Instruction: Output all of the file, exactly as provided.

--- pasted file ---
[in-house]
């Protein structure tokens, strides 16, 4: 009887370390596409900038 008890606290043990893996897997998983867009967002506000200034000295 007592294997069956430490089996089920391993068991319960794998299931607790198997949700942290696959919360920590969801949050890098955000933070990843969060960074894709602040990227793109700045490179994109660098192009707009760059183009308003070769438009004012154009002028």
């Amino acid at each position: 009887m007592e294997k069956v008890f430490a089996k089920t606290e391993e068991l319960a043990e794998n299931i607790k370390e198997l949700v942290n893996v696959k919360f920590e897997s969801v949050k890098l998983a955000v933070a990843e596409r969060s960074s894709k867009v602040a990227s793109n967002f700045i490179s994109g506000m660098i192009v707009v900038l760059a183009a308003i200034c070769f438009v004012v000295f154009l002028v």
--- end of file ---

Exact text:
[in-house]
């Protein structure tokens, strides 16, 4: 009887370390596409900038 008890606290043990893996897997998983867009967002506000200034000295 007592294997069956430490089996089920391993068991319960794998299931607790198997949700942290696959919360920590969801949050890098955000933070990843969060960074894709602040990227793109700045490179994109660098192009707009760059183009308003070769438009004012154009002028």
């Amino acid at each position: 009887m007592e294997k069956v008890f430490a089996k089920t606290e391993e068991l319960a043990e794998n299931i607790k370390e198997l949700v942290n893996v696959k919360f920590e897997s969801v949050k890098l998983a955000v933070a990843e596409r969060s960074s894709k867009v602040a990227s793109n967002f700045i490179s994109g506000m660098i192009v707009v900038l760059a183009a308003i200034c070769f438009v004012v000295f154009l002028v």